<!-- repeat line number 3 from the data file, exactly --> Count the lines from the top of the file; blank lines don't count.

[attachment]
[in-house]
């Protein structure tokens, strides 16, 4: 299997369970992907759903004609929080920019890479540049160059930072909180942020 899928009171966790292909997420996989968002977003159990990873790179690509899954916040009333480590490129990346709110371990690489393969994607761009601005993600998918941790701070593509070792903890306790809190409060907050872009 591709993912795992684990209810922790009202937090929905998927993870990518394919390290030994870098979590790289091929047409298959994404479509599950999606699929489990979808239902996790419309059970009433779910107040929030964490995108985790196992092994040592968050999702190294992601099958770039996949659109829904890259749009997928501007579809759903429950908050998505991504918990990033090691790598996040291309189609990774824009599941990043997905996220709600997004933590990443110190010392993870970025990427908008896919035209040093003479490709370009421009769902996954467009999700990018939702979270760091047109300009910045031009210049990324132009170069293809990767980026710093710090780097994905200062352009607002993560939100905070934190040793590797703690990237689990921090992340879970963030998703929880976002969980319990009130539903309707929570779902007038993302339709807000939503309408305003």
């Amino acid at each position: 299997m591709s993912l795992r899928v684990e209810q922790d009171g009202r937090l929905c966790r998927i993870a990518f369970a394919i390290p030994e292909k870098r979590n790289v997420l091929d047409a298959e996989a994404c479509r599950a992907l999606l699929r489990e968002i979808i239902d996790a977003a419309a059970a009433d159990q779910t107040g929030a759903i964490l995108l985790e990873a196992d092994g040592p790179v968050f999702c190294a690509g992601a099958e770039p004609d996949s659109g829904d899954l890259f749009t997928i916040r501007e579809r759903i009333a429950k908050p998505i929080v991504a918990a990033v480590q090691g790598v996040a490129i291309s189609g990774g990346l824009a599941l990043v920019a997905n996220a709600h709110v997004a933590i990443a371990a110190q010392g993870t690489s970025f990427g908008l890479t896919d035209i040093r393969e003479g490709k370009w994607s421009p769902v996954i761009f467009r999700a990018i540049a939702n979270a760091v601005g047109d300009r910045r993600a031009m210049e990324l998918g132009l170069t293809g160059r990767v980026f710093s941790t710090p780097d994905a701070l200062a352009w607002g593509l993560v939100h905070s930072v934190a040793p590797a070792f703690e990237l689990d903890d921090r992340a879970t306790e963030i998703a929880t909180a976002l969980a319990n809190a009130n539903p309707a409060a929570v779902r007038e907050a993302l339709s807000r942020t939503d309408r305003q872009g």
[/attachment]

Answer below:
């Amino acid at each position: 299997m591709s993912l795992r899928v684990e209810q922790d009171g009202r937090l929905c966790r998927i993870a990518f369970a394919i390290p030994e292909k870098r979590n790289v997420l091929d047409a298959e996989a994404c479509r599950a992907l999606l699929r489990e968002i979808i239902d996790a977003a419309a059970a009433d159990q779910t107040g929030a759903i964490l995108l985790e990873a196992d092994g040592p790179v968050f999702c190294a690509g992601a099958e770039p004609d996949s659109g829904d899954l890259f749009t997928i916040r501007e579809r759903i009333a429950k908050p998505i929080v991504a918990a990033v480590q090691g790598v996040a490129i291309s189609g990774g990346l824009a599941l990043v920019a997905n996220a709600h709110v997004a933590i990443a371990a110190q010392g993870t690489s970025f990427g908008l890479t896919d035209i040093r393969e003479g490709k370009w994607s421009p769902v996954i761009f467009r999700a990018i540049a939702n979270a760091v601005g047109d300009r910045r993600a031009m210049e990324l998918g132009l170069t293809g160059r990767v980026f710093s941790t710090p780097d994905a701070l200062a352009w607002g593509l993560v939100h905070s930072v934190a040793p590797a070792f703690e990237l689990d903890d921090r992340a879970t306790e963030i998703a929880t909180a976002l969980a319990n809190a009130n539903p309707a409060a929570v779902r007038e907050a993302l339709s807000r942020t939503d309408r305003q872009g």